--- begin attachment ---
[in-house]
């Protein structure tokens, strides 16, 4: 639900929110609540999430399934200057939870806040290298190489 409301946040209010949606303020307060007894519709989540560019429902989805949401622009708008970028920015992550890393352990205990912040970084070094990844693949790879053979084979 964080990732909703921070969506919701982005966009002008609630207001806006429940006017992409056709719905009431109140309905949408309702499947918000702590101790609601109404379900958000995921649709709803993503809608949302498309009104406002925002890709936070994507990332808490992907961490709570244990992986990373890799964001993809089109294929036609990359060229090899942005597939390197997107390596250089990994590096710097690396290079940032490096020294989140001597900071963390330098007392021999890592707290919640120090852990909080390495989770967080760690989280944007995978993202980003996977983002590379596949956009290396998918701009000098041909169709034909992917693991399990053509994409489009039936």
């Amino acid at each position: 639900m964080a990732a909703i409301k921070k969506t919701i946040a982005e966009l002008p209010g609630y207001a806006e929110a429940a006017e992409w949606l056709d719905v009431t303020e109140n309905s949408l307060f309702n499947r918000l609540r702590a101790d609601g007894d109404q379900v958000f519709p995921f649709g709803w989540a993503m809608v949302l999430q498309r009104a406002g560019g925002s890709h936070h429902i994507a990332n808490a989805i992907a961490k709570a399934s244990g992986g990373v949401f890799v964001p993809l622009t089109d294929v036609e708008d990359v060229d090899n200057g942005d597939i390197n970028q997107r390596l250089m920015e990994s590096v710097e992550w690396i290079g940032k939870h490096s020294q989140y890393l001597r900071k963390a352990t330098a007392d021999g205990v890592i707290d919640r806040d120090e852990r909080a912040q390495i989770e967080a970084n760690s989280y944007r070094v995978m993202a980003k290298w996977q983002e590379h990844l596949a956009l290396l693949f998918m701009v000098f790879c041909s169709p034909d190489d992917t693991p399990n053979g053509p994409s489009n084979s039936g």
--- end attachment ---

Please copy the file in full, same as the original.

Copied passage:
[in-house]
């Protein structure tokens, strides 16, 4: 639900929110609540999430399934200057939870806040290298190489 409301946040209010949606303020307060007894519709989540560019429902989805949401622009708008970028920015992550890393352990205990912040970084070094990844693949790879053979084979 964080990732909703921070969506919701982005966009002008609630207001806006429940006017992409056709719905009431109140309905949408309702499947918000702590101790609601109404379900958000995921649709709803993503809608949302498309009104406002925002890709936070994507990332808490992907961490709570244990992986990373890799964001993809089109294929036609990359060229090899942005597939390197997107390596250089990994590096710097690396290079940032490096020294989140001597900071963390330098007392021999890592707290919640120090852990909080390495989770967080760690989280944007995978993202980003996977983002590379596949956009290396998918701009000098041909169709034909992917693991399990053509994409489009039936």
């Amino acid at each position: 639900m964080a990732a909703i409301k921070k969506t919701i946040a982005e966009l002008p209010g609630y207001a806006e929110a429940a006017e992409w949606l056709d719905v009431t303020e109140n309905s949408l307060f309702n499947r918000l609540r702590a101790d609601g007894d109404q379900v958000f519709p995921f649709g709803w989540a993503m809608v949302l999430q498309r009104a406002g560019g925002s890709h936070h429902i994507a990332n808490a989805i992907a961490k709570a399934s244990g992986g990373v949401f890799v964001p993809l622009t089109d294929v036609e708008d990359v060229d090899n200057g942005d597939i390197n970028q997107r390596l250089m920015e990994s590096v710097e992550w690396i290079g940032k939870h490096s020294q989140y890393l001597r900071k963390a352990t330098a007392d021999g205990v890592i707290d919640r806040d120090e852990r909080a912040q390495i989770e967080a970084n760690s989280y944007r070094v995978m993202a980003k290298w996977q983002e590379h990844l596949a956009l290396l693949f998918m701009v000098f790879c041909s169709p034909d190489d992917t693991p399990n053979g053509p994409s489009n084979s039936g």